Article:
Building trade capacity
Developing countries face special difficulties in benefiting as they should from the multilateral trading system. This page describes the efforts made by WTO to meet their special needs by building “trade capacity” to enable them to trade more effectively.
By WTO Secretariat:
Technical assistance and training
> General fact sheet
> Fact sheet on Geneva-based training
> Fact sheet
In partnership with other organizations:
Aid for Trade
> Fact sheet
Standards and Trade Development Facility (STDF)
Enhanced Integrated Framework
> More on “Coherence” (working with other organizations)
> Definitions of “developing countries” and “least-developed countries” in the WTO
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Helping developing countries participate more fully in the global trading system is one of the WTO's most important activities. Those developing countries which trade successfully tend to be those which have made the most progress in alleviating poverty and raising living standards. But there are countries, including a large number of least-developed countries (LDCs) where trade is failing to make the contribution that it should be making to economic growth and poverty reduction.
The main thrust of WTO work to redress this is the Doha Development Agenda, but Members have recognized that building trade capacity is an essential complement to the DDA.
There are a variety of ways in which the WTO provides assistance to build trade capacity in developing countries, but instructing developing country delegates on how their countries can gain through the trading system is the central focus of the organization's efforts. The vast bulk of WTO “technical assistance” spending is dedicated towards helping officials better understand complex WTO rules and disciplines so that they can implement WTO agreements in ways which will bolster their trading regimes and negotiate more effectively with their trading partners. Broader and more effective dissemination of such knowledge has facilitated the participation of developing country trade officials in the Doha round and in other WTO activities.
Enhancing trade capacity involves other forms of assistance too, including building more efficient ports and road networks, providing customs officials with automated equipment and teaching entrepreneurs how to take advantage of business opportunities in the global marketplace. Work of this nature is largely the responsibility of other international organizations like the United Nations and the World Bank. Some programmes, particularly those involving infrastructure, require significant funding not only from international organizations but also direct contributions from national governments. To be truly effective, any programme of trade capacity building requires all these elements to come together in a co-ordinated fashion. For this reason many WTO activities in this area involve close co-operation with other international organizations.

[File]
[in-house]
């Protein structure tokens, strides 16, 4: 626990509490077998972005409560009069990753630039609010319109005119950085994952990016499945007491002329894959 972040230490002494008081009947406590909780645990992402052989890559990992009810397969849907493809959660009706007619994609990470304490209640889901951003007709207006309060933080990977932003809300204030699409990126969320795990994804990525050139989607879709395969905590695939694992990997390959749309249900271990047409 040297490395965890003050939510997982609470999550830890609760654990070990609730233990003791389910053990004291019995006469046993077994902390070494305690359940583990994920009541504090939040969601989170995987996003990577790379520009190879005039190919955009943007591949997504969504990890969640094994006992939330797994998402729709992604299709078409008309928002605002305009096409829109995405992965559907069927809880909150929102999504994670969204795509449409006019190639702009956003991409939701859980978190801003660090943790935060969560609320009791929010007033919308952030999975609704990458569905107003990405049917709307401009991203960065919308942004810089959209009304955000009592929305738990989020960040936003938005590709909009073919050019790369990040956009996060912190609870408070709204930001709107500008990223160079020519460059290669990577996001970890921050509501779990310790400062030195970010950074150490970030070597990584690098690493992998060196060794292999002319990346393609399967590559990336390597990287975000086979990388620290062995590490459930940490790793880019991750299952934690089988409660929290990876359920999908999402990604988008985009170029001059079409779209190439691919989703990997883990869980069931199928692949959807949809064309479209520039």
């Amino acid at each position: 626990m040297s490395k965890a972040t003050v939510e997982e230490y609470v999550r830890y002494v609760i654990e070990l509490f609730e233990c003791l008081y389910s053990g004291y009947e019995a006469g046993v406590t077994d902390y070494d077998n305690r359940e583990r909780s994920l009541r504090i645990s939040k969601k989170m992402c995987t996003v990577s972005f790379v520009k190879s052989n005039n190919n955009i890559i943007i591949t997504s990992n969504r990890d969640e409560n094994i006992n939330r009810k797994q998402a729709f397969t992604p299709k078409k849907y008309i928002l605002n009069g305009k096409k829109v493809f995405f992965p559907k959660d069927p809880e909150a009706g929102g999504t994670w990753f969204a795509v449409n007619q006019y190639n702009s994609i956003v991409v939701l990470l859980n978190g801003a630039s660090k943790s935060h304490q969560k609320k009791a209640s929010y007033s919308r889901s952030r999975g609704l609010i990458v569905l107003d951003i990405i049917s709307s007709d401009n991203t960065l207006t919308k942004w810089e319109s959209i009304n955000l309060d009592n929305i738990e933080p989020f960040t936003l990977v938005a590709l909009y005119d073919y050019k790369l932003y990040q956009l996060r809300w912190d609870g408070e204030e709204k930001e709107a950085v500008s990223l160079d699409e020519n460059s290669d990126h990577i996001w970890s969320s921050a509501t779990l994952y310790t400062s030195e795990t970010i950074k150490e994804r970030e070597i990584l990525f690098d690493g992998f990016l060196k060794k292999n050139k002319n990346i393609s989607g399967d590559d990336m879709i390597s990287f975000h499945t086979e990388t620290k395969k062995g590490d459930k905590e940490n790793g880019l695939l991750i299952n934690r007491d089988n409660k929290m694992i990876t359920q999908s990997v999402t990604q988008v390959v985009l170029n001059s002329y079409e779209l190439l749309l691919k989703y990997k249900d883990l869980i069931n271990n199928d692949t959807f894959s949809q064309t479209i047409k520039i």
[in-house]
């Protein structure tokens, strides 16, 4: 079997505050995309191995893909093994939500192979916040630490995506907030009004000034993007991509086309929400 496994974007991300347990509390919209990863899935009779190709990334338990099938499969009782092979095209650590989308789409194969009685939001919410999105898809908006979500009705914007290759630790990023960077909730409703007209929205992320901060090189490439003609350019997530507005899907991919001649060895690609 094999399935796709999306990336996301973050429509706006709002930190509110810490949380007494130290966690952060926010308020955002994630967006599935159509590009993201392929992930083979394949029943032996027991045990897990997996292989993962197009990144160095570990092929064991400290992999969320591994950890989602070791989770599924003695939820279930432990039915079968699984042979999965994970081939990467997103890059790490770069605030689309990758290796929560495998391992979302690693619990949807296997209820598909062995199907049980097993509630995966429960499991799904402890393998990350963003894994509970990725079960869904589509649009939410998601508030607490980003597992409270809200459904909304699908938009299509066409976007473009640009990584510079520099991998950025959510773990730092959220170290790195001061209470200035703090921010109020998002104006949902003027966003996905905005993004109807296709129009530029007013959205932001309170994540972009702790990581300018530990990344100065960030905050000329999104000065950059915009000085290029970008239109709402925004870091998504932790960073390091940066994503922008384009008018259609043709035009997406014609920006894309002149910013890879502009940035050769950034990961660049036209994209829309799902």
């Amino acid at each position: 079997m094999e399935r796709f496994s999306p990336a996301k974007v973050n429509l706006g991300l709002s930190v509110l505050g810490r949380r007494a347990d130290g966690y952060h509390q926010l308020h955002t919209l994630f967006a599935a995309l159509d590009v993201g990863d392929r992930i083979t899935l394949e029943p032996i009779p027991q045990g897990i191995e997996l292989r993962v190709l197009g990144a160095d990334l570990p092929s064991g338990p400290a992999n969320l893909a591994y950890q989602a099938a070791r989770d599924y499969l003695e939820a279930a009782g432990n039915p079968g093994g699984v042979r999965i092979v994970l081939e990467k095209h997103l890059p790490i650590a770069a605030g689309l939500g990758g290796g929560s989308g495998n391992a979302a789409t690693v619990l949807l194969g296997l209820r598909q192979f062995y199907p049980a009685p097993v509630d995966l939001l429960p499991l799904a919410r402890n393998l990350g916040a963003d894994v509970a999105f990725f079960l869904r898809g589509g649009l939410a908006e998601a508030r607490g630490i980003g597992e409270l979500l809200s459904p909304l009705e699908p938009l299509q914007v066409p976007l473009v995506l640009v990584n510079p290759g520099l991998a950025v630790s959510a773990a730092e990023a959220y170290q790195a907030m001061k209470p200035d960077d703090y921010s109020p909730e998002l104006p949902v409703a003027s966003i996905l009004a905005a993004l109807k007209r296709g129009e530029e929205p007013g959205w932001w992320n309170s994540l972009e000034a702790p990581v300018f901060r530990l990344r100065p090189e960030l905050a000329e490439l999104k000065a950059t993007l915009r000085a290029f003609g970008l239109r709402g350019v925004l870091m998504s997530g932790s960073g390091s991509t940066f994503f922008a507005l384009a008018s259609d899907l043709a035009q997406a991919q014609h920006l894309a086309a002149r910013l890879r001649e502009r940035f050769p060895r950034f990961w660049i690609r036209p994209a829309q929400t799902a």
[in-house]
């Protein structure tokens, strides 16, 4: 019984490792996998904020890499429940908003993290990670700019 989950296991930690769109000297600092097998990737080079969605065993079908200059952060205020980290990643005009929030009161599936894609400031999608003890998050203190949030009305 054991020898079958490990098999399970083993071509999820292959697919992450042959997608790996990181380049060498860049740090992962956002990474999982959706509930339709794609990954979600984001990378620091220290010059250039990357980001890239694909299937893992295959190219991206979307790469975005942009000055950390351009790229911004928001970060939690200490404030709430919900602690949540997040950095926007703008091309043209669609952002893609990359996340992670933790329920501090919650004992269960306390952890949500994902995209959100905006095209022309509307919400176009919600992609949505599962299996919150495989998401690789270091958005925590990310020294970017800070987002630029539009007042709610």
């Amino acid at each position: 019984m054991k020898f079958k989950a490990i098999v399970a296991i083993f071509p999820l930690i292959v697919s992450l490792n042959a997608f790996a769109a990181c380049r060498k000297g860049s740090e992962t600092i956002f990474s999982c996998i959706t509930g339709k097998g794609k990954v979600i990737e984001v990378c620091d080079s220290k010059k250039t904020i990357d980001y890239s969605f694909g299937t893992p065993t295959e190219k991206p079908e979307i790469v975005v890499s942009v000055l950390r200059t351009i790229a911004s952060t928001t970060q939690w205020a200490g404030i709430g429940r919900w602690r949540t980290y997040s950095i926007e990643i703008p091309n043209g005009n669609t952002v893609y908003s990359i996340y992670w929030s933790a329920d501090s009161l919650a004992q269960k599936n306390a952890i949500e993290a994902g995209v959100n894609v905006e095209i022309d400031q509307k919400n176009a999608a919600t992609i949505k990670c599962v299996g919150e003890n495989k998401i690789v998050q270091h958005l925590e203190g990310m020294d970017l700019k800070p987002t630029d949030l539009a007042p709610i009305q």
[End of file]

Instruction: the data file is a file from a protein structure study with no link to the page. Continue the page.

Assistance to developing countries has always been on WTO's work schedule, but the scale and scope have become much broader with the Aid for Trade initiative.
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Why is building trade capacity important?
Because many countries simply don't have the human, institutional and infrastructural capacity to participate effectively in international trade. Without that, these countries won't be able to expand the quantity and quality of goods and services they can supply to world markets at competitive prices.
human capacity refers to the professionals governments rely on for advice on WTO matters: trade lawyers, economists, skilled negotiators. A country that lacks these professionals is clearly at a disadvantage when implementing existing trade agreements, when negotiating new ones, and when handling trade disputes.
institutional capacity refers to the institutions businesses and governments rely upon for trade, such as customs, national standards authorities, and the delegation representing the country at the WTO. Trade ultimately suffers if these institutions are inadequate.
infrastructure refers to the physical setup required for trade to happen: roads, ports, telecommunications. Again, countries lacking infrastructure will find it difficult to develop trade.
The WTO's trade rules, negotiating forum and dispute settlement system are not goals in themselves. They are necessary preconditions for free and predictable trade, but are not always sufficient to create results. WTO Members have recognized that the multilateral system needs to be accompanied by improvements in trade capacity.
The mandate back to top
The WTO mandate to carry out technical cooperation activities is provided for in various WTO agreements and decisions. This mandate was clarified and further enhanced in several paragraphs of the Doha Ministerial Declaration.
> Doha mandate explained
> Special and differential provisions
> Hong Kong Ministerial Declaration (paragraphs 52-54)
About two thirds of WTO's members are developing or least-developed countries
About CHF 30
million is budgeted annually for technical assistance
activities > More